Joan of Arc
Never perhaps in modern times had a country sunk so low as France,
when, in the year 1420, the treaty of Troyes was signed. Henry V. of
England had made himself master of nearly the whole kingdom; and
although the treaty only conferred the title of Regent of France on
the English sovereign during the lifetime of the imbecile Charles VI.,
Henry was assured in the near future of the full possession of the
French throne, to the exclusion of the Dauphin. Henry received with
the daughter of Charles VI. the Duchy of Normandy, besides the places
conquered by Edward III. and his famous son; and of fourteen provinces
left by Charles V. to his successor only three remained in the power
of the French crown. The French Parliament assented to these hard
conditions, and but one voice was raised in protest to the
dismemberment of France; that solitary voice, a voice crying in a
wilderness, was that of Charles the Dauphin—afterwards Charles VII.
Henry V. had fondly imagined that by the treaty of Troyes and his
marriage with a French princess the war, which had lasted over a
century between the two countries, would now cease, and that France
would lie for ever at the foot of England. Indeed, up to Henry's
death, at the end of August 1422, events seemed to justify such hopes;
but after a score of years from Henry's death France had recovered
almost the whole of her lost territory.
There is nothing in history more strange and yet more true than the
story which has been told so often, but which never palls in its
interest—that life of the maiden through whose instrumentality France
regained her place among the nations. No poet's fancy has spun from
out his imagination a more glorious tale, or pictured in glowing words
an epic of heroic love and transcendent valour, to compete with the
actual reality of the career of this simple village maiden of old
France: she who, almost unassisted and alone, through her intense love
of her native land and deep pity for the woes of her people, was
enabled, when the day of action at length arrived, to triumph over
unnumbered obstacles, and, in spite of all opposition, ridicule, and
contumely, to fulfil her glorious mission.
Sainte-Beuve has written that, in his opinion, the way to honour the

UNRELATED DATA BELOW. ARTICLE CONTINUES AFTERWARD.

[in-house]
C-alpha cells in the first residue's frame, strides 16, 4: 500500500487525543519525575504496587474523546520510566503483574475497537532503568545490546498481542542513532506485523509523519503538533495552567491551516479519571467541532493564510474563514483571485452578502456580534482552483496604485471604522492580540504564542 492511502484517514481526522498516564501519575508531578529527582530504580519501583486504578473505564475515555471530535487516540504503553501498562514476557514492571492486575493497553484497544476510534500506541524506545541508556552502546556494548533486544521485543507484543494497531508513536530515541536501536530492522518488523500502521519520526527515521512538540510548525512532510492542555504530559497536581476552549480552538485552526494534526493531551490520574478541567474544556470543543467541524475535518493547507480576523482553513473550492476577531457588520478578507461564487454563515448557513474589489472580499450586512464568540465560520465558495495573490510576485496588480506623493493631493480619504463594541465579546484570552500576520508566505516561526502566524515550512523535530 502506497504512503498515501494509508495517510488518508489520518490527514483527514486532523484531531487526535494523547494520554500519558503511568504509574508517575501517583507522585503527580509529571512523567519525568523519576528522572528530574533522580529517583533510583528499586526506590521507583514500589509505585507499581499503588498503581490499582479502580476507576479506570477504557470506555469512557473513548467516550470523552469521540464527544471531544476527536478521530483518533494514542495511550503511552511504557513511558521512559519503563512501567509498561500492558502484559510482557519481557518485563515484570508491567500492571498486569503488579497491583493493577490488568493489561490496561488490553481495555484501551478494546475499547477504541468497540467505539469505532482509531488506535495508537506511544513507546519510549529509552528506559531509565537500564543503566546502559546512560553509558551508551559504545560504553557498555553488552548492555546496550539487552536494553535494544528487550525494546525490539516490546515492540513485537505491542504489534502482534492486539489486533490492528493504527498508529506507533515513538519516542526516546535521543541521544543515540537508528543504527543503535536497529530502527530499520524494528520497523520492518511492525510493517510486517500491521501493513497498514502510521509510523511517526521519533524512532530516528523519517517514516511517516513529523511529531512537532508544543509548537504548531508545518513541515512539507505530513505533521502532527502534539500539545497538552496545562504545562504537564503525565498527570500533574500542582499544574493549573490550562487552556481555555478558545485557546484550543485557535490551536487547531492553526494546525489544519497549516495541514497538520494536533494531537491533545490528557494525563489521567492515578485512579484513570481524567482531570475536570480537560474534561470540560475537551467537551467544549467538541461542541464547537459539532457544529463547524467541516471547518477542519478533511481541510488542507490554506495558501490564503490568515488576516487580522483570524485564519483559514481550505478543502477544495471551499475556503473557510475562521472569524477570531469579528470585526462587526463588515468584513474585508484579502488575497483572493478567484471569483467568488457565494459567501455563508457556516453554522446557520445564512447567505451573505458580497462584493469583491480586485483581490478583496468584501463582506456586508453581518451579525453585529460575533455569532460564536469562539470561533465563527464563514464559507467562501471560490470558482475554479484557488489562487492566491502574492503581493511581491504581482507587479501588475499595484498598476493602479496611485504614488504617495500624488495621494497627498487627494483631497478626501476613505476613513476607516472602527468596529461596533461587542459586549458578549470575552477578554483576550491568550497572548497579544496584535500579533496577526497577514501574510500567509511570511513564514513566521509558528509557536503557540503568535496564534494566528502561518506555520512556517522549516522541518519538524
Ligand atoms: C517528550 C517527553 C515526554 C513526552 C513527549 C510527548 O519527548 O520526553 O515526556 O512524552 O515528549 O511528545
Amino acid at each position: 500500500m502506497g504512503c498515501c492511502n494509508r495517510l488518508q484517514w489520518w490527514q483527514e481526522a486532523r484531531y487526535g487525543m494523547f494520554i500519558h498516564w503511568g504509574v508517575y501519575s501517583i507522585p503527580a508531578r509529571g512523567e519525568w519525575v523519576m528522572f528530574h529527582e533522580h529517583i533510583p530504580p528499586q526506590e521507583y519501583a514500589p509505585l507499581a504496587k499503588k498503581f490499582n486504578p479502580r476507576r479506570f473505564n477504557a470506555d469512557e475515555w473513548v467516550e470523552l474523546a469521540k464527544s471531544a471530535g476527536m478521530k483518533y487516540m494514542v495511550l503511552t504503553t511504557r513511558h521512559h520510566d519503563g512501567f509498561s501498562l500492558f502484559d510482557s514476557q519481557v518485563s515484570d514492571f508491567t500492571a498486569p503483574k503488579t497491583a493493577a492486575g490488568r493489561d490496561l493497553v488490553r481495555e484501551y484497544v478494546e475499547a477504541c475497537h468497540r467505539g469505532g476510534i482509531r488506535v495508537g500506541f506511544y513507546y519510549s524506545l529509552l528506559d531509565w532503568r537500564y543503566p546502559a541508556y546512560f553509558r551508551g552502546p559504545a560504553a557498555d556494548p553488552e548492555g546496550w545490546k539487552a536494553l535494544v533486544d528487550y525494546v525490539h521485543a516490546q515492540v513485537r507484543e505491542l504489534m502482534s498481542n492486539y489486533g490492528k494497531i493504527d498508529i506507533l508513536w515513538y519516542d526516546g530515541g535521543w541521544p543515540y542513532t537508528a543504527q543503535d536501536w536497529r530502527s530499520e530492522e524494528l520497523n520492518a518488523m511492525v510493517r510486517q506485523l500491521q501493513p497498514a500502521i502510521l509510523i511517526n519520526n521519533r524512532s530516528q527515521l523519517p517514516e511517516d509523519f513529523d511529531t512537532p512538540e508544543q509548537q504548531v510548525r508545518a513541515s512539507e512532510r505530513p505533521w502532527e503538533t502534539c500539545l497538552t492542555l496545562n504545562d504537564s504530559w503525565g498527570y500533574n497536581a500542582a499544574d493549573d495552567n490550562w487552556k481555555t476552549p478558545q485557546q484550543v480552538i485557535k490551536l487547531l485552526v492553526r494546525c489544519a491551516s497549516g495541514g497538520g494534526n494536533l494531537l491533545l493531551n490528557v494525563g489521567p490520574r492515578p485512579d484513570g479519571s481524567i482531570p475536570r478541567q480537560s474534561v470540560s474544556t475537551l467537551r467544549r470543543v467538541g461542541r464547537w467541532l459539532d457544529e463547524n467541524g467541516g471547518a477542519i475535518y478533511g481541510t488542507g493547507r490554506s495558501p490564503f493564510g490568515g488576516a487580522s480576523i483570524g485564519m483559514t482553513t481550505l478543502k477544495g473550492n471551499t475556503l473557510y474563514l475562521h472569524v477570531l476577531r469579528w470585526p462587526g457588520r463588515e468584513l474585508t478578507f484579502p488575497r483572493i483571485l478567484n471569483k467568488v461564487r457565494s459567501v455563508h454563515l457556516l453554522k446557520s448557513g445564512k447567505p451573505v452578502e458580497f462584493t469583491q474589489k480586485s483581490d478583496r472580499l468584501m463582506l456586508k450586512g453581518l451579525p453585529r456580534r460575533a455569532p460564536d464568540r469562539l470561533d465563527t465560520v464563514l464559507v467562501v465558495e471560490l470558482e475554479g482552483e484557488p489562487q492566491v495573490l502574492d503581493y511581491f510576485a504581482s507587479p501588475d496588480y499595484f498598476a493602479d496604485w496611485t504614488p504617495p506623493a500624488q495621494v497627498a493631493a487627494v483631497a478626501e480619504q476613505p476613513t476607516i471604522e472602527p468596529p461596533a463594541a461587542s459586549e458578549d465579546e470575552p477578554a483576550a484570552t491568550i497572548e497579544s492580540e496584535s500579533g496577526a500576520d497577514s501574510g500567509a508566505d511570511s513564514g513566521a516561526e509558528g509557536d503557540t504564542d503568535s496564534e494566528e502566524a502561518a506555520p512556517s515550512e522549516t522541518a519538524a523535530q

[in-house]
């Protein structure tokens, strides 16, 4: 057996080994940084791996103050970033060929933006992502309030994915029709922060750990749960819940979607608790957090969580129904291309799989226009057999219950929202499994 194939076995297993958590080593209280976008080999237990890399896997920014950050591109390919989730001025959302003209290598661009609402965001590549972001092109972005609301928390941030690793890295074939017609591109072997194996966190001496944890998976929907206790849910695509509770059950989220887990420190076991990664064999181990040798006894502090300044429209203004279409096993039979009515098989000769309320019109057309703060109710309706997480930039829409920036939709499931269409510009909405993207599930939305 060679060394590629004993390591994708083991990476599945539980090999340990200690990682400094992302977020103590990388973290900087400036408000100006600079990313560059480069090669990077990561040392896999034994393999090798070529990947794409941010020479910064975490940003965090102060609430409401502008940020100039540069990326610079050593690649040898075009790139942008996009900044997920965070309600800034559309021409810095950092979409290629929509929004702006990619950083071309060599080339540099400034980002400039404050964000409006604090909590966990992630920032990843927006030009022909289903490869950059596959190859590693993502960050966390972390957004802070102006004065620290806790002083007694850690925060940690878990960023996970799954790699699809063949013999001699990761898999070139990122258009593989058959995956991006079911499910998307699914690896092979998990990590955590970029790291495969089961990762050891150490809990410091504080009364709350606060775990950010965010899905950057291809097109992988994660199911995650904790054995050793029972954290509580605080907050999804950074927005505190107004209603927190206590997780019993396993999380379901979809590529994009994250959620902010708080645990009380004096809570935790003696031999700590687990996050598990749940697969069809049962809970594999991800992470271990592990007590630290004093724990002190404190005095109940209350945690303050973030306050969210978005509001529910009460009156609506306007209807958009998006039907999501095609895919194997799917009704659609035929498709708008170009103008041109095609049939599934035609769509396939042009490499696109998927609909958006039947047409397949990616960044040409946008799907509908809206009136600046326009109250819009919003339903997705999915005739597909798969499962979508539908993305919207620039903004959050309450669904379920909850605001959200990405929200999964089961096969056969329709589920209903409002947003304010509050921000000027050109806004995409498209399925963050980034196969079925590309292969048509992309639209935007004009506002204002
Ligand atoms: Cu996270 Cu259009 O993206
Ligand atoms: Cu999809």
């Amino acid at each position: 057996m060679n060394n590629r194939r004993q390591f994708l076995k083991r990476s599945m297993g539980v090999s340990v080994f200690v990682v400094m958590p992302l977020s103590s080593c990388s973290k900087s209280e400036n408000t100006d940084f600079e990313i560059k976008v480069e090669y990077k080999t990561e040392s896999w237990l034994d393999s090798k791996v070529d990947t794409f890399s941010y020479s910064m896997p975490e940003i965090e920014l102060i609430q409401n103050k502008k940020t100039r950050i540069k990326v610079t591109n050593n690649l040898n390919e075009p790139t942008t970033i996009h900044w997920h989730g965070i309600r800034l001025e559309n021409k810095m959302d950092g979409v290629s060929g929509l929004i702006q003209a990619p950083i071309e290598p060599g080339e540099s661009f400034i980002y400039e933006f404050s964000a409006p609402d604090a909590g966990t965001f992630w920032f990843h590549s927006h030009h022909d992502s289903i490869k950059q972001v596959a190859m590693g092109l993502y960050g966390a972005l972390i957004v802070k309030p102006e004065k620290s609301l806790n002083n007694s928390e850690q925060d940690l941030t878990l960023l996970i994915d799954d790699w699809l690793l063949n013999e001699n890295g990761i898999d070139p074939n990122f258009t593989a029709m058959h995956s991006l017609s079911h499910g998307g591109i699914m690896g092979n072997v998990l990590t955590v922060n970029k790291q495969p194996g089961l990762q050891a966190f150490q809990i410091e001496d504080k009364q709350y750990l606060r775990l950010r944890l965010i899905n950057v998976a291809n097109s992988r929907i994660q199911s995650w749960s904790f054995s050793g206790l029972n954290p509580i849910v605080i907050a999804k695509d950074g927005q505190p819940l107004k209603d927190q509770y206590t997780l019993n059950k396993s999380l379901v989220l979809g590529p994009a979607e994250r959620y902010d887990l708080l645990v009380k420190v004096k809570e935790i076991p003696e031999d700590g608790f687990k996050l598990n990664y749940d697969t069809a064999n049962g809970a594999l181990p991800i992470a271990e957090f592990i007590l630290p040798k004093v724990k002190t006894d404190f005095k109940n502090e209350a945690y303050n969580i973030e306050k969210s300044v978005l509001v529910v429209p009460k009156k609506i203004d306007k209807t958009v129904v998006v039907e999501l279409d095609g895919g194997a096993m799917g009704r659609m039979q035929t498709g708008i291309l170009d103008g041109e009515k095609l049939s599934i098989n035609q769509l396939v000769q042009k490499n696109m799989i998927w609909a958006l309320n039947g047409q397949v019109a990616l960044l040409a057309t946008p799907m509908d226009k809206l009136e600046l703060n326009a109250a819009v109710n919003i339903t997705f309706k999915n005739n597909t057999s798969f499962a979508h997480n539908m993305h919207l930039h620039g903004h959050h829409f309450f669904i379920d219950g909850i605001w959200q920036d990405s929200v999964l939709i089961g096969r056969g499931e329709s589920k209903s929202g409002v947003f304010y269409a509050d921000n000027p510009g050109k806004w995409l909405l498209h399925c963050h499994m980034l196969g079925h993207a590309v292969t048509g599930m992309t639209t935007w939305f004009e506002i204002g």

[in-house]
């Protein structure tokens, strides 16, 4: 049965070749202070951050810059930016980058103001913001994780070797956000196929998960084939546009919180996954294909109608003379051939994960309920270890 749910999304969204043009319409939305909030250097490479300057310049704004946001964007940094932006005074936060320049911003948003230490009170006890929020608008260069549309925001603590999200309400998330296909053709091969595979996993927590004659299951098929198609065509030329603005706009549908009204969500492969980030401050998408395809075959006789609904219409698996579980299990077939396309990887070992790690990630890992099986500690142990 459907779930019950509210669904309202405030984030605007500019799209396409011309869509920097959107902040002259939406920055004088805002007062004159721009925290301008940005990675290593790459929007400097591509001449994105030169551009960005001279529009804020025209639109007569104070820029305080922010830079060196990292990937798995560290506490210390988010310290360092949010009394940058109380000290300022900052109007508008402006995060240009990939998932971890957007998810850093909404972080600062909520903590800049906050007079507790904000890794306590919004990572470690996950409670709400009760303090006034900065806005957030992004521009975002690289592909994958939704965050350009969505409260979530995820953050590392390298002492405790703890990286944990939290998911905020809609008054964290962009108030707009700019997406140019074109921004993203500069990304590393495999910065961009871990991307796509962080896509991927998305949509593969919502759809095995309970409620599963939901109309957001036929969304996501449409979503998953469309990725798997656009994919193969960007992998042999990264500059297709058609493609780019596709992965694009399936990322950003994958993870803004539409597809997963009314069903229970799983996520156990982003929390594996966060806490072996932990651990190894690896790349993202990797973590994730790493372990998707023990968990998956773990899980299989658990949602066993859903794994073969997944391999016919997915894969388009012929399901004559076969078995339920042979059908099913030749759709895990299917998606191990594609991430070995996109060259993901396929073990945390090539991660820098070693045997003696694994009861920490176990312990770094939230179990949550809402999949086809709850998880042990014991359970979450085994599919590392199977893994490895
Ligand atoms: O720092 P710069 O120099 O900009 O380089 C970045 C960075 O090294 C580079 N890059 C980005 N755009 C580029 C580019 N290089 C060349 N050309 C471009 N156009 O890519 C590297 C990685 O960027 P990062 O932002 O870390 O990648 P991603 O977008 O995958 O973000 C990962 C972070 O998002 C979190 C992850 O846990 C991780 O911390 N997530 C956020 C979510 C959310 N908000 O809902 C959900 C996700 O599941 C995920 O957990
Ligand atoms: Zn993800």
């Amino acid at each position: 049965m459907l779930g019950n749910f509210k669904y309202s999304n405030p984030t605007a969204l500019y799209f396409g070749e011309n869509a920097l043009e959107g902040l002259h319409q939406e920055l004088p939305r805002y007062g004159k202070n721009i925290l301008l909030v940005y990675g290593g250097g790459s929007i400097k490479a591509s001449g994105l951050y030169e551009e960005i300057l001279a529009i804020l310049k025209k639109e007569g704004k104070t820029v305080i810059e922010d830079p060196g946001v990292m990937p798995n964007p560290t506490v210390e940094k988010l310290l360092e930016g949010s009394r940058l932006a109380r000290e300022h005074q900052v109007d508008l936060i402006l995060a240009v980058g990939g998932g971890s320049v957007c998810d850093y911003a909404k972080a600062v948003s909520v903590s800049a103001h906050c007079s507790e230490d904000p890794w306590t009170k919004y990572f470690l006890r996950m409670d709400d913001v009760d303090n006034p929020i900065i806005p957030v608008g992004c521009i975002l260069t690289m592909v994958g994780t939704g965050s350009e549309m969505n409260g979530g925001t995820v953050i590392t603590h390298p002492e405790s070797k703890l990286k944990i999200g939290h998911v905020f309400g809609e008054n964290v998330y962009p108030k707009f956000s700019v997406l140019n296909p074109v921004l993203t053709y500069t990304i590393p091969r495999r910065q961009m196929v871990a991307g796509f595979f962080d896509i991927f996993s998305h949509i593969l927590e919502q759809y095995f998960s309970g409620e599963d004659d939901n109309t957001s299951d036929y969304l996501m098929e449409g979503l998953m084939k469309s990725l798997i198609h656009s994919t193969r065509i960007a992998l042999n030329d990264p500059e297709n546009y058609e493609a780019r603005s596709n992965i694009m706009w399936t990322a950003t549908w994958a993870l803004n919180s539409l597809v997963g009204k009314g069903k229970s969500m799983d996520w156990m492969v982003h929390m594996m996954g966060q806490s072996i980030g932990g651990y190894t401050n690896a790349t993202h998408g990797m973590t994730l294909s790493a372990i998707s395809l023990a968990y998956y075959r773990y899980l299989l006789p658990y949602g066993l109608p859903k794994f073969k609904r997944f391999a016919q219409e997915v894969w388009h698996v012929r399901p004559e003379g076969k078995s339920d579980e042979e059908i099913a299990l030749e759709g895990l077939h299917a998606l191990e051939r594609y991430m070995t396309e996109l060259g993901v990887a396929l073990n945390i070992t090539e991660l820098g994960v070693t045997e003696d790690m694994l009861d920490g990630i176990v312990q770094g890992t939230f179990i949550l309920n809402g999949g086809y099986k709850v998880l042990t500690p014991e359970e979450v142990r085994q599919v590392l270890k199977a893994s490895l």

history of Joan of Arc is to tell the truth about her as simply as
possible. This has been my object in the following pages.
On the border of Lorraine and Champagne, in the canton of the
Barrois—between the rivers Marne and Meuse—extended, at the time of
which we are writing, a vast forest, called the Der. By the side of a
little streamlet, which took its source from the river Meuse, and
dividing it east by west, stands the village of Domremy. The southern
portion, confined within its banks and watered by its stream,
contained a little fortalice, with a score of cottages grouped around.
These were situated in the county of Champagne, under the suzerainty
of the Count de Bar.
The northern side of the village, containing the church, belonged to
the Manor of Vaucouleurs. In this part of the village, in a cottage
built between the church and the rivulet close by, Joan of Arc was
born, on or about the 6th of January, 1412. The house which now exists
on the site of her birthplace was built in 1481, but the little
streamlet still takes its course at its foot. Michelet, in his account
of the heroine, says the station in life of Joan's father was that of
a labourer; later investigations have proved that he was what we
should call a small farmer. In the course of the trial held for the
rehabilitation of Joan of Arc's memory, which yields valuable and
authentic information relating to her family as well as to her life
and actions, it appears that the neighbours of the heroine deposed
that her parents were well-to-do agriculturists, holding a small
property besides this house at Domremy; they held about twenty acres
of land, twelve of which were arable, four meadow-land, and four for
fuel. Besides this they had some two to three hundred francs kept safe
in case of emergency, and the furniture goods and chattels of their
modest home. The money thus kept in case of sudden trouble came in
usefully when the family had to escape from the English to
Neufchâteau. All told, the fortune of the family of Joan attained an
annual income of about two hundred pounds of our money, a not
inconsiderable revenue at that time; and with it they were enabled to
raise a family in comfort, and to give alms and hospitality to the
poor, and wandering friars and other needy wayfarers, then so common
in the land.
Two documents lately discovered prove Joan's father to have held a